Thursday, May 4, 2017

the pillow

the sweetest strands support my head
hold me above the world

I can watch the turmoil pass by
from the top of my pedestal

I'm restless
I'm detached

I am reminded
I am needed
I am placated

the comforting hold brushes my neck
softly, so nice, keeps me here

I can see so far
I can see my dreams

touch them, even, if I stretch my fingers and wave

but the sweetest strands hold my head
and the pedestal ends so near

I dare not step
I cannot die

not yet

Sunday, February 12, 2017

Everything turned out well in the end, but this is about suicide.

Today I came across one of those list articles on facebook. This one promised all the quotes that people with depression had found helpful. I clicked, dubiously. These things are usually full of feel-good bs that advises us to just think happy thoughts. As if we weren't already struggling to do that every single moment. As it happened, this article wasn't the worst offender I've seen. It wasn't particularly helpful or memorable, but at least it wasn't completely offensive. I would have forgotten it completely if I'd come across it before now.

For a long time, I thought there were no words that could help. Or if there were, I thought they might always elude me. Recently, I found words that affected me. Words that ripped my heart out, showed it the world outside depression, and stuffed it back into my aching chest.

It wasn't pleasant, but nothing pleasant had ever affected the feelings of hopelessness and aloneness that are the hallmarks of my depression. Maybe it had to be something that hurt, to put my chronic hurt into perspective.

Because of these words, I learned what it looks like to be on the outside of depression, looking in, and the insight I gained surprised me. I learned that I wasn't able to figure out the words that would help me fight depression because I was too far inside my own head. This was something I had to see from the outside. These were words that could have been pulled from my own writings; they were the voice of my depression, verbatim.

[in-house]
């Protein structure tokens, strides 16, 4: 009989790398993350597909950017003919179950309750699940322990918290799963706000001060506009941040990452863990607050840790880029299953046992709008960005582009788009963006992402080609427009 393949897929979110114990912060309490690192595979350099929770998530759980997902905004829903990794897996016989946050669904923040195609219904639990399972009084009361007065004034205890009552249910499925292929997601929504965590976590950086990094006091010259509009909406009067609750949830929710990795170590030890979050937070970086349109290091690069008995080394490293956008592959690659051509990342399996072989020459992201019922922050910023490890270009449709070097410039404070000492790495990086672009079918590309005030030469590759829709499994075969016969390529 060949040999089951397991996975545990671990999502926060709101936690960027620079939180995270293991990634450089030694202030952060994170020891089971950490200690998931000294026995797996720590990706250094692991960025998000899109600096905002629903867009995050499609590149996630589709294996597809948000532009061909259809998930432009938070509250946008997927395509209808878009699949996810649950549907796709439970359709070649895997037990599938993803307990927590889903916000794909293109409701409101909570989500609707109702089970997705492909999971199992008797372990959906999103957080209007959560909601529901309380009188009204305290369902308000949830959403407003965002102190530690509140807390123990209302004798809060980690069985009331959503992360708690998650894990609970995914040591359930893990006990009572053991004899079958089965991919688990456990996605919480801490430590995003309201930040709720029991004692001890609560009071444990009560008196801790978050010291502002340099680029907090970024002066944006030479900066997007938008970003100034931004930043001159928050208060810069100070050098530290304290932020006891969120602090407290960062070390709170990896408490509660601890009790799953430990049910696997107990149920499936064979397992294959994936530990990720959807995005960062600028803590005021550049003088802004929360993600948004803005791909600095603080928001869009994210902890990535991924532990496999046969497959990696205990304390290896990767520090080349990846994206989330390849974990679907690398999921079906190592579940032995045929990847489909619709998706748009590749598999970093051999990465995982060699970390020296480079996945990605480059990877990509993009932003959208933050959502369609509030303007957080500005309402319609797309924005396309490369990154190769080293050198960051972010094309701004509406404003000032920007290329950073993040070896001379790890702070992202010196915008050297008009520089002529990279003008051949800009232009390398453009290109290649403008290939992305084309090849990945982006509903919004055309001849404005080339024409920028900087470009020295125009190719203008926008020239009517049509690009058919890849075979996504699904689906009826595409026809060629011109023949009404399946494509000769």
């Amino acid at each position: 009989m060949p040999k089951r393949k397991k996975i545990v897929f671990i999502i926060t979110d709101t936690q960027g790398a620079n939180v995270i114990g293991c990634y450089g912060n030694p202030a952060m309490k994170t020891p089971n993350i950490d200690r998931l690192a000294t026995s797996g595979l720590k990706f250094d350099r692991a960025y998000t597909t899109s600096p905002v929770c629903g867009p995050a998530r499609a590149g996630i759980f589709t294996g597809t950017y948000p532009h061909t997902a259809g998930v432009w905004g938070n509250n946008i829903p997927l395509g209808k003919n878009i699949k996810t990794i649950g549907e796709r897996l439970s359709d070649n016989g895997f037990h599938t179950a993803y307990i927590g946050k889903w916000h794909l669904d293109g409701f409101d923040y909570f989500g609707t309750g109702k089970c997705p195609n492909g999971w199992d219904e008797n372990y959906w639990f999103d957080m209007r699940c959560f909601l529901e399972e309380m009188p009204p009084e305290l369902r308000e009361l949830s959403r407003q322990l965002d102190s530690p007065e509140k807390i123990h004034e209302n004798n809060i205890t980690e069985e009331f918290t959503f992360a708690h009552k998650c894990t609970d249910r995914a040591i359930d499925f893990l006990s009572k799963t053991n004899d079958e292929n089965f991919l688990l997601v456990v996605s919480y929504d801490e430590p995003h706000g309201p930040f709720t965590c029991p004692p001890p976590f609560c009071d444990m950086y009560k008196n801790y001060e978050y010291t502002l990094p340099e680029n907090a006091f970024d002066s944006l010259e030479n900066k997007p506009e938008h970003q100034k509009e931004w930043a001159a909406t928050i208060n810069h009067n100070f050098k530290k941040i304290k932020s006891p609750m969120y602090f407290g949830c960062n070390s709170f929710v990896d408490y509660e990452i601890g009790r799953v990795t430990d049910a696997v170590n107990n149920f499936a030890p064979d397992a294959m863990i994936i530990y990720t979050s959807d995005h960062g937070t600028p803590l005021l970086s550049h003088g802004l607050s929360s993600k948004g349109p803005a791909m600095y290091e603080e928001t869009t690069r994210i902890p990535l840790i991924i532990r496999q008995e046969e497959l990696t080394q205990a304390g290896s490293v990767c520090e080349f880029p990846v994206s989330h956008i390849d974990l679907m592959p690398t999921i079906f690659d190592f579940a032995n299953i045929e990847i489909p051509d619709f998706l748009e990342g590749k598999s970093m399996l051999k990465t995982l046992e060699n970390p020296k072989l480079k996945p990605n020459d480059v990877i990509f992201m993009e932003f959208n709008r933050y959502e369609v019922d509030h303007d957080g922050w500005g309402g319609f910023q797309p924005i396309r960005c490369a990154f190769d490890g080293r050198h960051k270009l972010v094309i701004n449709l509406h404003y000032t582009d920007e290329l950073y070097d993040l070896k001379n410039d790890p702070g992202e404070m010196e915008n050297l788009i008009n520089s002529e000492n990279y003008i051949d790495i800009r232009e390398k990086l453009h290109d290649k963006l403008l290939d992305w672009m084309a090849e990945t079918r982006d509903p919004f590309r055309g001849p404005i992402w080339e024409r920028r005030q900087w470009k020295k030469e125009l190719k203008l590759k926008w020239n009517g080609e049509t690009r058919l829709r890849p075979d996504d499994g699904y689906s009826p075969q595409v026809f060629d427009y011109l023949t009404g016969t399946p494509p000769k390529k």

The words? They were a suicide note, written by someone else, using the script that reverberates every time I spiral down. Only the names were changed.

It was eery.
My heart broke.
Cracked open like a rotten pomegranate.
All the worms escaped the fruit,
and the sun lit every bleeding corner.
And I understood.

And it would have killed me if that person had not made it to safety.
The day they almost died, they taught me how to live. 

Saturday, February 11, 2017

[Book review] Boy meets depression

My first impression of this book was not favorable. This, I thought, is not a person who has mastered themself, who can look back and be objective. This person still carries the hurt of their loneliness everywhere, and their writing is imbued with it. The humor sounds snide; the stories sound whiny. The author acknowledges this early on, though, so at least there's fair warning. The first paragraph ends with, "I came into the world kicking, screaming, and crying. And maybe not much has changed since."